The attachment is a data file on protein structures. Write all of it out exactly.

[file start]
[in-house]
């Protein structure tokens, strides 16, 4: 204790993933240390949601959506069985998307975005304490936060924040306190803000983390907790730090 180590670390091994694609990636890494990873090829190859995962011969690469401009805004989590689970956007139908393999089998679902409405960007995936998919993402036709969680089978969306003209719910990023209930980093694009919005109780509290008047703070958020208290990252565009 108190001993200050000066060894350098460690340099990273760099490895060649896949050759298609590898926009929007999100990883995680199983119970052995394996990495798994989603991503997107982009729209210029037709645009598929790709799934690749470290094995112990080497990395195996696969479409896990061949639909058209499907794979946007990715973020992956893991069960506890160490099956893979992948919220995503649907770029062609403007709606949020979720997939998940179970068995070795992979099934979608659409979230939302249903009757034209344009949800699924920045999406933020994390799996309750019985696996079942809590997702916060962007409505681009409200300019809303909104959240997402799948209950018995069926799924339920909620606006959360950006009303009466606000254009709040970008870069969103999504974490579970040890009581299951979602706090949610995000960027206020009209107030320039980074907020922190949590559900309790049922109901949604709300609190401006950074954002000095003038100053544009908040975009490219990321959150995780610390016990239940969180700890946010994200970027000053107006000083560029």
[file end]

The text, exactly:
[in-house]
């Protein structure tokens, strides 16, 4: 204790993933240390949601959506069985998307975005304490936060924040306190803000983390907790730090 180590670390091994694609990636890494990873090829190859995962011969690469401009805004989590689970956007139908393999089998679902409405960007995936998919993402036709969680089978969306003209719910990023209930980093694009919005109780509290008047703070958020208290990252565009 108190001993200050000066060894350098460690340099990273760099490895060649896949050759298609590898926009929007999100990883995680199983119970052995394996990495798994989603991503997107982009729209210029037709645009598929790709799934690749470290094995112990080497990395195996696969479409896990061949639909058209499907794979946007990715973020992956893991069960506890160490099956893979992948919220995503649907770029062609403007709606949020979720997939998940179970068995070795992979099934979608659409979230939302249903009757034209344009949800699924920045999406933020994390799996309750019985696996079942809590997702916060962007409505681009409200300019809303909104959240997402799948209950018995069926799924339920909620606006959360950006009303009466606000254009709040970008870069969103999504974490579970040890009581299951979602706090949610995000960027206020009209107030320039980074907020922190949590559900309790049922109901949604709300609190401006950074954002000095003038100053544009908040975009490219990321959150995780610390016990239940969180700890946010994200970027000053107006000083560029």